In January 2013, the USGBC published a report from the Summit on Green Building and Human Health which began to identify the links between green buildings, health, and human rights and urged further research in this emerging area. Less than two years later, the first major effort to explicitly make the case that green buildings play an important role in the realization of international human rights was presented at the 3rd UNITAR-Yale Conference on Environmental Governance and Democracy, held at Yale University from September 5-7, 2014.
“Green building should be viewed as an integral part of national and international efforts to protect human rights.”
The white paper argues that green buildings are a natural fit within the grand scheme of protecting human rights. The global expansion of environmental rights has solidified the idea that humans have a right to a healthy environment. While in practice these rights have focused primarily on the quality of the natural environment, these provisions could be interpreted as also pertaining to the built environment as well. In fact, an examination of cases, constitutions, and laws from around the world demonstrates the close relationship that exists between environmental rights and international human rights to health and housing.
These three important human rights are all implicated when indoor environmental quality (IEQ) is at issue. Where there is poor IEQ housing conditions may be considered inadequate and there are likely to be negative health impacts. Thus, insufficient IEQ constitutes a violation of all three kinds of human rights.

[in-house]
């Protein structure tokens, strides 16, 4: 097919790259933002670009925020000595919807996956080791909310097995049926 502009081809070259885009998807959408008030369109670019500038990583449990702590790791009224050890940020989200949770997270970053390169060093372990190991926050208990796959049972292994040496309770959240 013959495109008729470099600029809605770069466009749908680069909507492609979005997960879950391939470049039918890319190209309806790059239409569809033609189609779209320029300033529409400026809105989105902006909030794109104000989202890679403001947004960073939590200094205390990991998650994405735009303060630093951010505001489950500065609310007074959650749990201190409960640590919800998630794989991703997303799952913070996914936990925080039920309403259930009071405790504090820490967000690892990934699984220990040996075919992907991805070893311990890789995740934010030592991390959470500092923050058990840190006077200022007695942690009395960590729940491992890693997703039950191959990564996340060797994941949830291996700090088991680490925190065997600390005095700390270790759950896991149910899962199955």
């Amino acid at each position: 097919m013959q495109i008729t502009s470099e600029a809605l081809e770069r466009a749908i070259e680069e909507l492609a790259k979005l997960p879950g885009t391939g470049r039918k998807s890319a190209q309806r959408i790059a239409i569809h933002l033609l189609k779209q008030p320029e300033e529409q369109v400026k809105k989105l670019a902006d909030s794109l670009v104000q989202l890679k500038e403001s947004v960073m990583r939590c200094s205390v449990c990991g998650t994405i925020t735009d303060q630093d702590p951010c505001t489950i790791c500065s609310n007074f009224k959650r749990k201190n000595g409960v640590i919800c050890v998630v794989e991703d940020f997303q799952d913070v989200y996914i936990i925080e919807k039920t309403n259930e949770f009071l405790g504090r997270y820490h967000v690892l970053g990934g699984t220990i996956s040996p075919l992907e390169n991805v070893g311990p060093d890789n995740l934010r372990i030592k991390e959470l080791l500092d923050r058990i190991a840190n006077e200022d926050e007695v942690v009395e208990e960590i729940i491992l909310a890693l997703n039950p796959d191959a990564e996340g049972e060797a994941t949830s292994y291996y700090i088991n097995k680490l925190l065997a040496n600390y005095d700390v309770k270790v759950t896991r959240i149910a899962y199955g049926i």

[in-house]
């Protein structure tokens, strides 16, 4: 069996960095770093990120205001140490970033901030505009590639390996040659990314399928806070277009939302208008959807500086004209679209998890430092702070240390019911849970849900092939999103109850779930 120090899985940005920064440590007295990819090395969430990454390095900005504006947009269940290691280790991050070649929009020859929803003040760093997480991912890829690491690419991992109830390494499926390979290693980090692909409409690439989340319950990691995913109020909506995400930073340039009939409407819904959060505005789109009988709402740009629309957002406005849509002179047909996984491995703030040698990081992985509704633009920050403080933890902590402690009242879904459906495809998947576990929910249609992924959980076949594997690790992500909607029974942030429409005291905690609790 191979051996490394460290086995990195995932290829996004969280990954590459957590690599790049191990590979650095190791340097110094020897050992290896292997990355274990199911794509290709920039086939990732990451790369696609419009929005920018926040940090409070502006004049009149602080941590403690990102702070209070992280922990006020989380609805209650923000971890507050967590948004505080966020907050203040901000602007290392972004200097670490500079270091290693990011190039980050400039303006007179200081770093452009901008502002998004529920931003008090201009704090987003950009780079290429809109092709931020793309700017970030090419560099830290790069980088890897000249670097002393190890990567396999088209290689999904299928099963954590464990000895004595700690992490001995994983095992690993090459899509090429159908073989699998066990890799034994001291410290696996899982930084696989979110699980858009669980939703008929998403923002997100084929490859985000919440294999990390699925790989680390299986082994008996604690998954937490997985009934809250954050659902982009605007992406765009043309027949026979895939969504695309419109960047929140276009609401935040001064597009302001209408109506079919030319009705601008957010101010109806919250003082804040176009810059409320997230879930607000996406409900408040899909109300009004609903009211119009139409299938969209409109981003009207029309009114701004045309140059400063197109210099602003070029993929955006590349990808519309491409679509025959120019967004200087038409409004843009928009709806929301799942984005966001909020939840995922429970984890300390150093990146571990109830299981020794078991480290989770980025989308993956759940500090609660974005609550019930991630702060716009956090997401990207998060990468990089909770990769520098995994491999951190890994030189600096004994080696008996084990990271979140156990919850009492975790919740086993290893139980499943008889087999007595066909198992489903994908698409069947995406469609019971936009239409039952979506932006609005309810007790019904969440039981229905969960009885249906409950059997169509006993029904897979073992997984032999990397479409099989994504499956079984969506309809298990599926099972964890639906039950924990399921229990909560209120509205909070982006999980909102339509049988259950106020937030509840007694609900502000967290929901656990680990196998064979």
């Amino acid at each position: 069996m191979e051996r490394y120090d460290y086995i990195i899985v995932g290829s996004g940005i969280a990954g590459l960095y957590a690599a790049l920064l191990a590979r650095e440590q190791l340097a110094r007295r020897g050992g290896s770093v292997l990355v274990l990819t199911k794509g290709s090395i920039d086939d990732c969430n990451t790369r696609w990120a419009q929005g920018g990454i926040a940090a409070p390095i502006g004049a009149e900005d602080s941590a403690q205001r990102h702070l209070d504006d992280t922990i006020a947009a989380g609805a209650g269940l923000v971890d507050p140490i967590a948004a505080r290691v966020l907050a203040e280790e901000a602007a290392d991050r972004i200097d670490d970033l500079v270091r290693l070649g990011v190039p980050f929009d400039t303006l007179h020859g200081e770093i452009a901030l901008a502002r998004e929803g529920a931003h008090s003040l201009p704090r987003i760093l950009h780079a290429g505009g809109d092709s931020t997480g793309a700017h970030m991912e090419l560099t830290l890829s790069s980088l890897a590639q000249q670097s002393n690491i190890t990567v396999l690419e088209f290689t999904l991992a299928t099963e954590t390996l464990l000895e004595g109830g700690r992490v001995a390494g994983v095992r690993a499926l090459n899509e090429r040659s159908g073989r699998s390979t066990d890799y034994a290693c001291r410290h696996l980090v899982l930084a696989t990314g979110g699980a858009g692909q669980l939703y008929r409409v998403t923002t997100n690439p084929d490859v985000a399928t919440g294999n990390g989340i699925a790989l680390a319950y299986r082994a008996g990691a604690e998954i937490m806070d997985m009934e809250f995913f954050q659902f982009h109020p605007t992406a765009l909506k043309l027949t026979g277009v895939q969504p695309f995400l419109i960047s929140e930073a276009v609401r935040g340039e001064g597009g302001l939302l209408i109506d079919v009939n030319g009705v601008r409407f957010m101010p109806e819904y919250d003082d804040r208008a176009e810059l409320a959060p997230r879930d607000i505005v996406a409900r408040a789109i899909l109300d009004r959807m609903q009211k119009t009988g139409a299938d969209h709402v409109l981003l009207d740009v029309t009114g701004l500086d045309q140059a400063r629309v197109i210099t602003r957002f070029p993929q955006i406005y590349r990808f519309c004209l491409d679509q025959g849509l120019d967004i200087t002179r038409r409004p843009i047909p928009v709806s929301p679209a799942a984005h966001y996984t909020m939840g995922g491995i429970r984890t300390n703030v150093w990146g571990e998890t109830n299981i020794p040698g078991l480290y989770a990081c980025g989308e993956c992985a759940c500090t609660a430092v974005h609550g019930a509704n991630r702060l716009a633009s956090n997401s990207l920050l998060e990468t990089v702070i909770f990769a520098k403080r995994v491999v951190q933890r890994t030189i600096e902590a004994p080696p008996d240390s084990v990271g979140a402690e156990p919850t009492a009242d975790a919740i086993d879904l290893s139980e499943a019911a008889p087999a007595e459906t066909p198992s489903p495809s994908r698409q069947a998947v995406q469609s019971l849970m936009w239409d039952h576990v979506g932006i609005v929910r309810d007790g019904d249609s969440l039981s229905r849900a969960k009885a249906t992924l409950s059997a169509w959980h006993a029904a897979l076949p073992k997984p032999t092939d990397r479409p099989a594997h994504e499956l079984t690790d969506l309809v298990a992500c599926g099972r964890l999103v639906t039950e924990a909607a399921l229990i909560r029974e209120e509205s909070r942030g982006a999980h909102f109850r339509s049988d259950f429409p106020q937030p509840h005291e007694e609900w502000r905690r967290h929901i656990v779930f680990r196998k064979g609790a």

But green buildings are specifically designed to optimize IEQ and perform better than conventional buildings in this area. LEED in particular places significant emphasis on IEQ, with credits and mandatory pre-requisites devised to address one or more attributes of IEQ: indoor air quality, temperature, humidity, ventilation, lighting, acoustics, and ergonomic design/safety. Thus, LEED buildings are designed to directly and positively impact human health through measures created with the explicit purpose of enhancing IEQ. By promoting best practices in IEQ, LEED helps to protect the rights to environment, health, and housing simultaneously.
The white paper concludes by offering four implications of this argument:
- Victims of indoor environmental harms should characterize their legal claims as violations of environmental rights.
- Green building should be viewed as an integral part of national and international efforts to protect human rights.
- Best practices in the promotion of IEQ provide decision makers with specific, measurable policies that can be taken to safeguard environmental rights.
- The linkages between the rights to environment, health, and housing infer a new international legal norm—a responsibility to adopt sustainable building practices.
The entire white paper can be accessed by clicking here.